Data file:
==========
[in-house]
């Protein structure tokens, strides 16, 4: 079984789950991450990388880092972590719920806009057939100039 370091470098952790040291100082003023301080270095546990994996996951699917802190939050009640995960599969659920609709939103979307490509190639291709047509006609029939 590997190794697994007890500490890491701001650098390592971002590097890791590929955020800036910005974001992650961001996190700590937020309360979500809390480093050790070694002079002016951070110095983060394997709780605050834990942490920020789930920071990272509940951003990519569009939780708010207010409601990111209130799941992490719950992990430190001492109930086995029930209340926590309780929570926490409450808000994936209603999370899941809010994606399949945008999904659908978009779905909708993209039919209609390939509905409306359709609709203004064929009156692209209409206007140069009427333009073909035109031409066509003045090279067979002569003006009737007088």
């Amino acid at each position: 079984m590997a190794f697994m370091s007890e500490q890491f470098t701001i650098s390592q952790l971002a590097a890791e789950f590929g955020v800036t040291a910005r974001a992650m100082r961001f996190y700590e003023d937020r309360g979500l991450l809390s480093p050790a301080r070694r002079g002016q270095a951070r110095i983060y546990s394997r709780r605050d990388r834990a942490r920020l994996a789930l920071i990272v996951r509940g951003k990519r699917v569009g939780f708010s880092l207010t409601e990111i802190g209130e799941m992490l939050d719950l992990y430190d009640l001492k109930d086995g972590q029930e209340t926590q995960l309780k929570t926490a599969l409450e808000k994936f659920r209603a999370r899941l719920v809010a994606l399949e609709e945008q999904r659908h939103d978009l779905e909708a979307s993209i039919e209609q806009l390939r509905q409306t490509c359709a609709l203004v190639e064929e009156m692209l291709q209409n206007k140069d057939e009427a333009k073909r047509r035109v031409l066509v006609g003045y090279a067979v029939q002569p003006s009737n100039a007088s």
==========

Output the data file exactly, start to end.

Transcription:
[in-house]
């Protein structure tokens, strides 16, 4: 079984789950991450990388880092972590719920806009057939100039 370091470098952790040291100082003023301080270095546990994996996951699917802190939050009640995960599969659920609709939103979307490509190639291709047509006609029939 590997190794697994007890500490890491701001650098390592971002590097890791590929955020800036910005974001992650961001996190700590937020309360979500809390480093050790070694002079002016951070110095983060394997709780605050834990942490920020789930920071990272509940951003990519569009939780708010207010409601990111209130799941992490719950992990430190001492109930086995029930209340926590309780929570926490409450808000994936209603999370899941809010994606399949945008999904659908978009779905909708993209039919209609390939509905409306359709609709203004064929009156692209209409206007140069009427333009073909035109031409066509003045090279067979002569003006009737007088």
């Amino acid at each position: 079984m590997a190794f697994m370091s007890e500490q890491f470098t701001i650098s390592q952790l971002a590097a890791e789950f590929g955020v800036t040291a910005r974001a992650m100082r961001f996190y700590e003023d937020r309360g979500l991450l809390s480093p050790a301080r070694r002079g002016q270095a951070r110095i983060y546990s394997r709780r605050d990388r834990a942490r920020l994996a789930l920071i990272v996951r509940g951003k990519r699917v569009g939780f708010s880092l207010t409601e990111i802190g209130e799941m992490l939050d719950l992990y430190d009640l001492k109930d086995g972590q029930e209340t926590q995960l309780k929570t926490a599969l409450e808000k994936f659920r209603a999370r899941l719920v809010a994606l399949e609709e945008q999904r659908h939103d978009l779905e909708a979307s993209i039919e209609q806009l390939r509905q409306t490509c359709a609709l203004v190639e064929e009156m692209l291709q209409n206007k140069d057939e009427a333009k073909r047509r035109v031409l066509v006609g003045y090279a067979v029939q002569p003006s009737n100039a007088s």